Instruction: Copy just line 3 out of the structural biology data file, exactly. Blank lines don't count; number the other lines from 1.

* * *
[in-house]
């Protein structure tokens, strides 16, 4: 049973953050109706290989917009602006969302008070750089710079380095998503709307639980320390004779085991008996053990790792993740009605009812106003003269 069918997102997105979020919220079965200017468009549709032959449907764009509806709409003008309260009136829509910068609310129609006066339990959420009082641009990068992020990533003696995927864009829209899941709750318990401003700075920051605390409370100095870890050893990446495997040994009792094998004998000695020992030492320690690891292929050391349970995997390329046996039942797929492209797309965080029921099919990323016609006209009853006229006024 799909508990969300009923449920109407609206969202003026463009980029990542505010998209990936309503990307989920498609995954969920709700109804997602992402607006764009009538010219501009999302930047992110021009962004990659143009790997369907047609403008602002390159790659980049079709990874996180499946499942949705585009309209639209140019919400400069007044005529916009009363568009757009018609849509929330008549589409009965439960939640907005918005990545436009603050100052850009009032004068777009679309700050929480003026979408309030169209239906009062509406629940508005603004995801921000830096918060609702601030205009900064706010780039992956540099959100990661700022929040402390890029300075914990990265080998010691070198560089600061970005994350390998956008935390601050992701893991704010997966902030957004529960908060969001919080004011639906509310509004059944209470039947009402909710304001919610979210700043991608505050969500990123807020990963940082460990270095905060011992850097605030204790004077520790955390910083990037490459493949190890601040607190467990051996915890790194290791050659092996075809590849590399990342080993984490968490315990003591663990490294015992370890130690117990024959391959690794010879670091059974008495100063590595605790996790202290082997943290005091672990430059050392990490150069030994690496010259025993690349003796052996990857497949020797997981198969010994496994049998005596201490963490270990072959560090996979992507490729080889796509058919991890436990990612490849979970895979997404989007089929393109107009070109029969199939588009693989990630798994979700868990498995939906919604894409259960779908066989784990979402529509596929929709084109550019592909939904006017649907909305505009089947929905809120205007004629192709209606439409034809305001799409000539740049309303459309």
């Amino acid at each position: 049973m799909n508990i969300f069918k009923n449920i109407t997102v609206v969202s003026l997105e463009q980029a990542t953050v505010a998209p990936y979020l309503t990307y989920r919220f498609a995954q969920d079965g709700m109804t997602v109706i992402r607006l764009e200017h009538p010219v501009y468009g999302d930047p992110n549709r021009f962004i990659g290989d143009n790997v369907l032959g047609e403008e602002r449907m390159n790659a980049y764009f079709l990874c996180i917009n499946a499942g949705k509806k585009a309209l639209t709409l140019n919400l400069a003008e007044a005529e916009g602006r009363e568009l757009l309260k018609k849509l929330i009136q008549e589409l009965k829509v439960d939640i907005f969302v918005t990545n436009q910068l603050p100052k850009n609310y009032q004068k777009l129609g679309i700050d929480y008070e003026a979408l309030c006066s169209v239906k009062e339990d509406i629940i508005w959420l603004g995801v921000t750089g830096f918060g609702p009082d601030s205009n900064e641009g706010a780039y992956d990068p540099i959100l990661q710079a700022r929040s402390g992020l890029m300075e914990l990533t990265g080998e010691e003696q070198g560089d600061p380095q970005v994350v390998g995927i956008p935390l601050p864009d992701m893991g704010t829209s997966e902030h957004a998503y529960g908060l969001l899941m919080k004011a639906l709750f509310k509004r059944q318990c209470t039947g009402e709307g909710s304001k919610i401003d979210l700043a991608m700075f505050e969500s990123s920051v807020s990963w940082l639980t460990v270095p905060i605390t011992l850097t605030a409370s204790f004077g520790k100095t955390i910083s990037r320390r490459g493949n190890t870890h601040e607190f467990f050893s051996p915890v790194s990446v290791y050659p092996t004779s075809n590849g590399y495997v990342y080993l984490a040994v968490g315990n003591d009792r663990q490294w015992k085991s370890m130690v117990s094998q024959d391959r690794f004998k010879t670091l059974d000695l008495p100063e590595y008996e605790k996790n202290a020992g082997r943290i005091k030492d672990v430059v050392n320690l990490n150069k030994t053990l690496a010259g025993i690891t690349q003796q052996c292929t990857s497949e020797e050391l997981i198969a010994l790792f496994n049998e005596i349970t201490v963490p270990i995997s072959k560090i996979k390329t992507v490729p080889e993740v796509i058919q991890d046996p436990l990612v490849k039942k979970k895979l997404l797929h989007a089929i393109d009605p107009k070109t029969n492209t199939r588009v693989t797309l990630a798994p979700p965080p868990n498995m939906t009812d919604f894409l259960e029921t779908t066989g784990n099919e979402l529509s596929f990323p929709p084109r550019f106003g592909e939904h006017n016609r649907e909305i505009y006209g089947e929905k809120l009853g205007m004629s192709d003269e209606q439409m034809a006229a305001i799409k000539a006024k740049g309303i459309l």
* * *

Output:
């Amino acid at each position: 049973m799909n508990i969300f069918k009923n449920i109407t997102v609206v969202s003026l997105e463009q980029a990542t953050v505010a998209p990936y979020l309503t990307y989920r919220f498609a995954q969920d079965g709700m109804t997602v109706i992402r607006l764009e200017h009538p010219v501009y468009g999302d930047p992110n549709r021009f962004i990659g290989d143009n790997v369907l032959g047609e403008e602002r449907m390159n790659a980049y764009f079709l990874c996180i917009n499946a499942g949705k509806k585009a309209l639209t709409l140019n919400l400069a003008e007044a005529e916009g602006r009363e568009l757009l309260k018609k849509l929330i009136q008549e589409l009965k829509v439960d939640i907005f969302v918005t990545n436009q910068l603050p100052k850009n609310y009032q004068k777009l129609g679309i700050d929480y008070e003026a979408l309030c006066s169209v239906k009062e339990d509406i629940i508005w959420l603004g995801v921000t750089g830096f918060g609702p009082d601030s205009n900064e641009g706010a780039y992956d990068p540099i959100l990661q710079a700022r929040s402390g992020l890029m300075e914990l990533t990265g080998e010691e003696q070198g560089d600061p380095q970005v994350v390998g995927i956008p935390l601050p864009d992701m893991g704010t829209s997966e902030h957004a998503y529960g908060l969001l899941m919080k004011a639906l709750f509310k509004r059944q318990c209470t039947g009402e709307g909710s304001k919610i401003d979210l700043a991608m700075f505050e969500s990123s920051v807020s990963w940082l639980t460990v270095p905060i605390t011992l850097t605030a409370s204790f004077g520790k100095t955390i910083s990037r320390r490459g493949n190890t870890h601040e607190f467990f050893s051996p915890v790194s990446v290791y050659p092996t004779s075809n590849g590399y495997v990342y080993l984490a040994v968490g315990n003591d009792r663990q490294w015992k085991s370890m130690v117990s094998q024959d391959r690794f004998k010879t670091l059974d000695l008495p100063e590595y008996e605790k996790n202290a020992g082997r943290i005091k030492d672990v430059v050392n320690l990490n150069k030994t053990l690496a010259g025993i690891t690349q003796q052996c292929t990857s497949e020797e050391l997981i198969a010994l790792f496994n049998e005596i349970t201490v963490p270990i995997s072959k560090i996979k390329t992507v490729p080889e993740v796509i058919q991890d046996p436990l990612v490849k039942k979970k895979l997404l797929h989007a089929i393109d009605p107009k070109t029969n492209t199939r588009v693989t797309l990630a798994p979700p965080p868990n498995m939906t009812d919604f894409l259960e029921t779908t066989g784990n099919e979402l529509s596929f990323p929709p084109r550019f106003g592909e939904h006017n016609r649907e909305i505009y006209g089947e929905k809120l009853g205007m004629s192709d003269e209606q439409m034809a006229a305001i799409k000539a006024k740049g309303i459309l």